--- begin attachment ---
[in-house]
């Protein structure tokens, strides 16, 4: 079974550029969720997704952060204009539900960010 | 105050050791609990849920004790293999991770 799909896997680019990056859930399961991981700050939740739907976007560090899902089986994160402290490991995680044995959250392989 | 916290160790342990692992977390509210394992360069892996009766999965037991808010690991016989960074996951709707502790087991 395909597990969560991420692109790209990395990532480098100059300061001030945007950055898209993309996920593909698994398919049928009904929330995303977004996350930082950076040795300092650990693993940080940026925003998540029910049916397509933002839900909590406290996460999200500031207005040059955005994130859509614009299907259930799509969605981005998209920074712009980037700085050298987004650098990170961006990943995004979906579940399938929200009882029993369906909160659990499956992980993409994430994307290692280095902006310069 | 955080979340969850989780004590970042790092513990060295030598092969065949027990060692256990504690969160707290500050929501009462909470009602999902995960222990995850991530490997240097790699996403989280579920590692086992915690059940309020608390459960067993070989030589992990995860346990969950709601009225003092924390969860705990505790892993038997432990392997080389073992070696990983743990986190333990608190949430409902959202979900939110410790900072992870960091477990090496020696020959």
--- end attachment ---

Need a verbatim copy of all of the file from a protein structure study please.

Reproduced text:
[in-house]
């Protein structure tokens, strides 16, 4: 079974550029969720997704952060204009539900960010 | 105050050791609990849920004790293999991770 799909896997680019990056859930399961991981700050939740739907976007560090899902089986994160402290490991995680044995959250392989 | 916290160790342990692992977390509210394992360069892996009766999965037991808010690991016989960074996951709707502790087991 395909597990969560991420692109790209990395990532480098100059300061001030945007950055898209993309996920593909698994398919049928009904929330995303977004996350930082950076040795300092650990693993940080940026925003998540029910049916397509933002839900909590406290996460999200500031207005040059955005994130859509614009299907259930799509969605981005998209920074712009980037700085050298987004650098990170961006990943995004979906579940399938929200009882029993369906909160659990499956992980993409994430994307290692280095902006310069 | 955080979340969850989780004590970042790092513990060295030598092969065949027990060692256990504690969160707290500050929501009462909470009602999902995960222990995850991530490997240097790699996403989280579920590692086992915690059940309020608390459960067993070989030589992990995860346990969950709601009225003092924390969860705990505790892993038997432990392997080389073992070696990983743990986190333990608190949430409902959202979900939110410790900072992870960091477990090496020696020959």